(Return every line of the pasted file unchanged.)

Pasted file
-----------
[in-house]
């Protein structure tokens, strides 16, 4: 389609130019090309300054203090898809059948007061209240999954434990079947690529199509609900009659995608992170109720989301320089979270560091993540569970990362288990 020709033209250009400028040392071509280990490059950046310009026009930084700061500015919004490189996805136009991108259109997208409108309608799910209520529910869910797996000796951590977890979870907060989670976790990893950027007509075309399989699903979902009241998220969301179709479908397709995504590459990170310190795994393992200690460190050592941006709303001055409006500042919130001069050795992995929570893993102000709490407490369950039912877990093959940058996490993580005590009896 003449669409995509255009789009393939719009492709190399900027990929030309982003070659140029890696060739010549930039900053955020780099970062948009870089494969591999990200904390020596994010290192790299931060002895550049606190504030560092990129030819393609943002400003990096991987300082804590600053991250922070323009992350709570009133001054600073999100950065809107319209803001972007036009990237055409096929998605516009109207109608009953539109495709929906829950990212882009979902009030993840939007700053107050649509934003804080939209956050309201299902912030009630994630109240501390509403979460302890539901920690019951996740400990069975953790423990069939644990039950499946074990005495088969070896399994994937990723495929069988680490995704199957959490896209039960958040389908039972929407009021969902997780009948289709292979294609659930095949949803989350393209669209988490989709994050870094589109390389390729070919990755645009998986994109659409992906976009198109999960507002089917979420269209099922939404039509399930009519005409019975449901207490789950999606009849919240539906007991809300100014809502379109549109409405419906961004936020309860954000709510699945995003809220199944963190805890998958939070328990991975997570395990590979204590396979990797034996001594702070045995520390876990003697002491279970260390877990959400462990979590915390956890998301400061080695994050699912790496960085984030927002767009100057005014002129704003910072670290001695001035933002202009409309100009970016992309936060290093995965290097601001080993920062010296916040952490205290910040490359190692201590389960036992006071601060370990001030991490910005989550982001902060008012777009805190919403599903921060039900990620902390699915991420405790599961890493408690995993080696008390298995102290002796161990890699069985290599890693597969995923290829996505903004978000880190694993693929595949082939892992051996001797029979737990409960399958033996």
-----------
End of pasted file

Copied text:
[in-house]
């Protein structure tokens, strides 16, 4: 389609130019090309300054203090898809059948007061209240999954434990079947690529199509609900009659995608992170109720989301320089979270560091993540569970990362288990 020709033209250009400028040392071509280990490059950046310009026009930084700061500015919004490189996805136009991108259109997208409108309608799910209520529910869910797996000796951590977890979870907060989670976790990893950027007509075309399989699903979902009241998220969301179709479908397709995504590459990170310190795994393992200690460190050592941006709303001055409006500042919130001069050795992995929570893993102000709490407490369950039912877990093959940058996490993580005590009896 003449669409995509255009789009393939719009492709190399900027990929030309982003070659140029890696060739010549930039900053955020780099970062948009870089494969591999990200904390020596994010290192790299931060002895550049606190504030560092990129030819393609943002400003990096991987300082804590600053991250922070323009992350709570009133001054600073999100950065809107319209803001972007036009990237055409096929998605516009109207109608009953539109495709929906829950990212882009979902009030993840939007700053107050649509934003804080939209956050309201299902912030009630994630109240501390509403979460302890539901920690019951996740400990069975953790423990069939644990039950499946074990005495088969070896399994994937990723495929069988680490995704199957959490896209039960958040389908039972929407009021969902997780009948289709292979294609659930095949949803989350393209669209988490989709994050870094589109390389390729070919990755645009998986994109659409992906976009198109999960507002089917979420269209099922939404039509399930009519005409019975449901207490789950999606009849919240539906007991809300100014809502379109549109409405419906961004936020309860954000709510699945995003809220199944963190805890998958939070328990991975997570395990590979204590396979990797034996001594702070045995520390876990003697002491279970260390877990959400462990979590915390956890998301400061080695994050699912790496960085984030927002767009100057005014002129704003910072670290001695001035933002202009409309100009970016992309936060290093995965290097601001080993920062010296916040952490205290910040490359190692201590389960036992006071601060370990001030991490910005989550982001902060008012777009805190919403599903921060039900990620902390699915991420405790599961890493408690995993080696008390298995102290002796161990890699069985290599890693597969995923290829996505903004978000880190694993693929595949082939892992051996001797029979737990409960399958033996």